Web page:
NORTH LIBERTY — A flock of pink flamingos has been popping up in yards across North Liberty this month.
This flock, though, is of the plastic variety and is being used by the North Liberty Library to drum up interest and funds for its endowment.
The initiative — known has the Flamingo Flocking Fundraiser — is spearheaded by Melanie Harrison, the library’s marketing & events coordinator.
“One of the goals I set for myself this year was to draw more attention to the North Liberty Library endowment fund,” said Harrison, who said she turned to Pinterest to find unique fundraising campaigns. “The flamingo flocking show up. I thought, ‘This looks like fun.’ ”
The way it works is North Liberty residents can register online, pay $35 and have a flock of 20 plastic flamingos sent to an address in town.
Harrison primarily has been responsible for moving the birds from address to address late at night so the recipient is surprised in the morning.
“It’s been a lot of fun,” Harrison said.
Rather than ruffle anyone’s feathers, Harrison said the fundraising and awareness campaign has been a rousing success.
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Originally, the plans had called for recipients to “flock it forward” and pay to have the birds moved to another home. However, North Liberty residents had reserved every weekday of the month by the third day of the campaign, meaning the flock has to be relocated before a recipient can pass it on themselves.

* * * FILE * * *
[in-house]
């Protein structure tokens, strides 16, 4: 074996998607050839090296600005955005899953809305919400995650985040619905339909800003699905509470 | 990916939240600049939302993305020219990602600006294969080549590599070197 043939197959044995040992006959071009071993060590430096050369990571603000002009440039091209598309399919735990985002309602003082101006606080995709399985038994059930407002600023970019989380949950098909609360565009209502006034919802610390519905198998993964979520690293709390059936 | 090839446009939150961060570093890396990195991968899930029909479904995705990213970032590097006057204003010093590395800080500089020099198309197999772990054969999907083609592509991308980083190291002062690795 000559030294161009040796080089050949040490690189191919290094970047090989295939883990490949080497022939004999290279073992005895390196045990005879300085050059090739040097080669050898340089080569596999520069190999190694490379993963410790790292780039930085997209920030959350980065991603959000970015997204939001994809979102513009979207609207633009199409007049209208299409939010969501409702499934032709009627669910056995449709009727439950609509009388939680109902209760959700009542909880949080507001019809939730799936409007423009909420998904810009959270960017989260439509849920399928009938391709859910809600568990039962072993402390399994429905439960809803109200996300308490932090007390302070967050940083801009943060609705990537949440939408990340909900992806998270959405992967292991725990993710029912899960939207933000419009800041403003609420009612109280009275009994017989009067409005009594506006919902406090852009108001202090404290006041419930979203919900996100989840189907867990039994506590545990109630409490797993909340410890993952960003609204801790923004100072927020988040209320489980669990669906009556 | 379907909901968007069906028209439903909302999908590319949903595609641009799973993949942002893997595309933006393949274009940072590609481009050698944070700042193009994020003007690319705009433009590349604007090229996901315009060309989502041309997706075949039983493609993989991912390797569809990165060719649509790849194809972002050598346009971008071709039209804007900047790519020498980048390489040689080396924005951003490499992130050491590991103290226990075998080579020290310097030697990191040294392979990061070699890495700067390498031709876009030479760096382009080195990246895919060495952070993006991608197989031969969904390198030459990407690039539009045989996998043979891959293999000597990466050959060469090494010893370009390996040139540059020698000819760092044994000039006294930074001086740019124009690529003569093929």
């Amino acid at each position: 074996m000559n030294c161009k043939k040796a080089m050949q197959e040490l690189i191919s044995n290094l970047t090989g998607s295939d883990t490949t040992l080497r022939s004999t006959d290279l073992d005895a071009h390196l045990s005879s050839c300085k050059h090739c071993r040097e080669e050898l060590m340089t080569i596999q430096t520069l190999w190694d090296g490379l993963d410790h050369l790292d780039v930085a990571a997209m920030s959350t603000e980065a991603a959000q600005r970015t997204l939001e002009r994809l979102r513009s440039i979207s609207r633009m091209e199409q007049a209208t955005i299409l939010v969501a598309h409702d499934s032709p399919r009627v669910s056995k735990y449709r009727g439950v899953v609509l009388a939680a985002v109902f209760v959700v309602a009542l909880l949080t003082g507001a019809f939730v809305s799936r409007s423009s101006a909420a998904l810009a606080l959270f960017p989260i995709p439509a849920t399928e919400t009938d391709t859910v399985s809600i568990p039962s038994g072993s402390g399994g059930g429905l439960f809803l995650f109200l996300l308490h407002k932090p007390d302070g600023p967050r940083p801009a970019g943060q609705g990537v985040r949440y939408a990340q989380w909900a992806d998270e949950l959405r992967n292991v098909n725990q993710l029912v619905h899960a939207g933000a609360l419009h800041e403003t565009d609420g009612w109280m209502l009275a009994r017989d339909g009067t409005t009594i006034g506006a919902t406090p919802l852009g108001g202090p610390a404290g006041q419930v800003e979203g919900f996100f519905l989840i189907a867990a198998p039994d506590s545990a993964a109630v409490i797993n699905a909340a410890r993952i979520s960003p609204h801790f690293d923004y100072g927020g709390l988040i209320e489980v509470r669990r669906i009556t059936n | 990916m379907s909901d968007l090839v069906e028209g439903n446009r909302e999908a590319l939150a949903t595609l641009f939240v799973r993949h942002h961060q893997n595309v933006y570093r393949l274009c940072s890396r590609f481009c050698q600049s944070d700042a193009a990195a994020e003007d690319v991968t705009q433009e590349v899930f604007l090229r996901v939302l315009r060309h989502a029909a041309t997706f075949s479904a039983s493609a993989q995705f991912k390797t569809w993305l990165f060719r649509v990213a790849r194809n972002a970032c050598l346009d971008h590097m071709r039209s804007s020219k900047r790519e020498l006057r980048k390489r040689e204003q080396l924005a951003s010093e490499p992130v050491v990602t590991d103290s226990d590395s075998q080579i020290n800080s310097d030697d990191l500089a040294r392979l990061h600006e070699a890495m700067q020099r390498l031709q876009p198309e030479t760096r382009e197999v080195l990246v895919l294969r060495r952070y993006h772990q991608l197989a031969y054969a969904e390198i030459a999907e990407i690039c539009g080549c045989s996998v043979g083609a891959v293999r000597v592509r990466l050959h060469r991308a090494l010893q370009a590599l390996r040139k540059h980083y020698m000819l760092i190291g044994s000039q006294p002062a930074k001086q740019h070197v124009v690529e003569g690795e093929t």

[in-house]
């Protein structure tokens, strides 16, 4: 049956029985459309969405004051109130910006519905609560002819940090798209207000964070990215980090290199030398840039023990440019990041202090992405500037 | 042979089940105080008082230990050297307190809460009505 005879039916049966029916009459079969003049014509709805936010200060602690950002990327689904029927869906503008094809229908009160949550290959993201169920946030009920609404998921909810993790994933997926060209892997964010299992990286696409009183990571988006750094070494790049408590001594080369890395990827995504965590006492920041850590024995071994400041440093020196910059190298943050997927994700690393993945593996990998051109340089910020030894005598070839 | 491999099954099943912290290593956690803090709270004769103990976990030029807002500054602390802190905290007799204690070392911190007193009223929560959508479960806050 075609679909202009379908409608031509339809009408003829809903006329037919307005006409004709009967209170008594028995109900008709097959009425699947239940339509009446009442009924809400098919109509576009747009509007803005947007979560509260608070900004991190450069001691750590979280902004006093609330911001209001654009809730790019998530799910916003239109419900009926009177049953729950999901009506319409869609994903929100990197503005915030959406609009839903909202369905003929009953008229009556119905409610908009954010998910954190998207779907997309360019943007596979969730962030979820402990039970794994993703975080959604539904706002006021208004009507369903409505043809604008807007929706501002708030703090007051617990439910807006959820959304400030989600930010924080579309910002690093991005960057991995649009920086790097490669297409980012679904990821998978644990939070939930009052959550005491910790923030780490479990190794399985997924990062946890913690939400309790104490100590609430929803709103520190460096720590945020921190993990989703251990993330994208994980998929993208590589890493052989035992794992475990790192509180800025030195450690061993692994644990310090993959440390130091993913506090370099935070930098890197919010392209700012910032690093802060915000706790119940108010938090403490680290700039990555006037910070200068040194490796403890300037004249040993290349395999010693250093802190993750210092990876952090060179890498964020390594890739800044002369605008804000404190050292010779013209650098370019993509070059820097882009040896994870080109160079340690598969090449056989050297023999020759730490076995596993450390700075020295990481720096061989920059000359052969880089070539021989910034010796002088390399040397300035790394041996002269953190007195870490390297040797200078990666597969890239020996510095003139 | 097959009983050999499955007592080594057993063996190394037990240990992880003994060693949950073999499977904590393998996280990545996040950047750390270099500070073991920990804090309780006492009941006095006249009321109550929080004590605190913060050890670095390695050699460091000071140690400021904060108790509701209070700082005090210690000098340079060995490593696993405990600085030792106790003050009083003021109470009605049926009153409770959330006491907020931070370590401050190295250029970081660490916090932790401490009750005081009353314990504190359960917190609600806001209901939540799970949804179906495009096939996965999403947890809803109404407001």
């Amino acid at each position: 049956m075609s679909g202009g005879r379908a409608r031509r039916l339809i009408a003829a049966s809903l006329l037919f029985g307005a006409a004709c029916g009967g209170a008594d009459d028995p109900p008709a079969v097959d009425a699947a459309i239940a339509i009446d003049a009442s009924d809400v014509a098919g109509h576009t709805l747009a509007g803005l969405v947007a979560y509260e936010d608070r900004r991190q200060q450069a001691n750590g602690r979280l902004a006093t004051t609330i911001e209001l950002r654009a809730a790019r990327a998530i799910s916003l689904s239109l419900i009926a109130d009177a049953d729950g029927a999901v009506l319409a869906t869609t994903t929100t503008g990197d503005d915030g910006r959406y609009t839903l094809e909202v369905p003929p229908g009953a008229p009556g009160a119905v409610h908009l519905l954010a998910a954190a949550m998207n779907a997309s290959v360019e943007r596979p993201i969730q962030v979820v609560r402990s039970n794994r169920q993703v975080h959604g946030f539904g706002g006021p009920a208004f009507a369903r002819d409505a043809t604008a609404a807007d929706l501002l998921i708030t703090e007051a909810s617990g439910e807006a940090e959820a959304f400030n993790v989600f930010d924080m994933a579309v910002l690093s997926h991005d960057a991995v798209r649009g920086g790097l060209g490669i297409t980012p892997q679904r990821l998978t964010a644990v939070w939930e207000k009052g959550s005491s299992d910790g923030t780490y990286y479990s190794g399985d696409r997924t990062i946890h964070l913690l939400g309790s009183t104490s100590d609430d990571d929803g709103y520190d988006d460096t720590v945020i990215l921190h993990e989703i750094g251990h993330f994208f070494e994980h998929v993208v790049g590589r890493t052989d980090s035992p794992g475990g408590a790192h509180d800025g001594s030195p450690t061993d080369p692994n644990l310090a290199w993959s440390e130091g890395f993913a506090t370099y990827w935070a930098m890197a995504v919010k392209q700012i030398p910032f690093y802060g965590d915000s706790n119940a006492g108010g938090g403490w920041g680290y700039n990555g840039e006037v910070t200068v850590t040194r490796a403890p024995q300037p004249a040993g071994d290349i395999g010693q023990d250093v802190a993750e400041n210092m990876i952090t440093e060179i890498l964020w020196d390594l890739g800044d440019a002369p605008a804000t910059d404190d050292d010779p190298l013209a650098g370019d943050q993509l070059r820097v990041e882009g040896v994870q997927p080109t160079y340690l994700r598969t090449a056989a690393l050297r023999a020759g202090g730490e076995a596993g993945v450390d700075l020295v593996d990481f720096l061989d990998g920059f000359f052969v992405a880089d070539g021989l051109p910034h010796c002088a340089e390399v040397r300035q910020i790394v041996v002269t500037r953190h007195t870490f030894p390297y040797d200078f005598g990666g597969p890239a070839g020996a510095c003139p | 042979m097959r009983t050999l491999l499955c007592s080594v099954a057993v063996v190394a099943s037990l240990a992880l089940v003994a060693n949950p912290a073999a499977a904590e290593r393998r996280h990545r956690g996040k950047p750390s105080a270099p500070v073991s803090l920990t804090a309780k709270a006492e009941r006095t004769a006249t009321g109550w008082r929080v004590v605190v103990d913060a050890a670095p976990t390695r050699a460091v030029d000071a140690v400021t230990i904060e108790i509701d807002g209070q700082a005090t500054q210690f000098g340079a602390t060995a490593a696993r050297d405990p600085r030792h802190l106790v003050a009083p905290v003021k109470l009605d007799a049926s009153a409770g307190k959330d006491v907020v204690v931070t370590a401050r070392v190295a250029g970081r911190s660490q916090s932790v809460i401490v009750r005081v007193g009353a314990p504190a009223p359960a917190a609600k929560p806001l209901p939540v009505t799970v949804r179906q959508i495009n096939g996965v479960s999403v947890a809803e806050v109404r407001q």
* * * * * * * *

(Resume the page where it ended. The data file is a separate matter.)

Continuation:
While the flocking has raised funds, the primary goal of the campaign is to raise awareness about the Friends of the North Liberty Library Endowment Fund, said Jennie Garner, the library’s director. The endowment, established in 2016 with about $11,000, has more than tripled in three years, she said.
“Our goal is to continue to see it grow,” Garner said. “We don’t have a set amount. We want to create a sustainable fund.”
North Liberty City Council member Sarah Madsen flocked herself May 8 to surprise her children, ages 5 and 8. While the children were a little leery at first, “they were excited to see them and pose for pictures with them,” Madsen said.
“I think it’s fantastic and a great and creative way to promote our library,” Madsen said, adding she’s already signed up to have the flock visit some of her unsuspecting neighbors.
The campaign runs through the end of will May and should be offered again next May, Harrison said.
Anyone interested in donating directly to the endowment can visit the Community Foundation of Johnson County website — communityfoundationofjohnsoncounty.org — and make a donation there.
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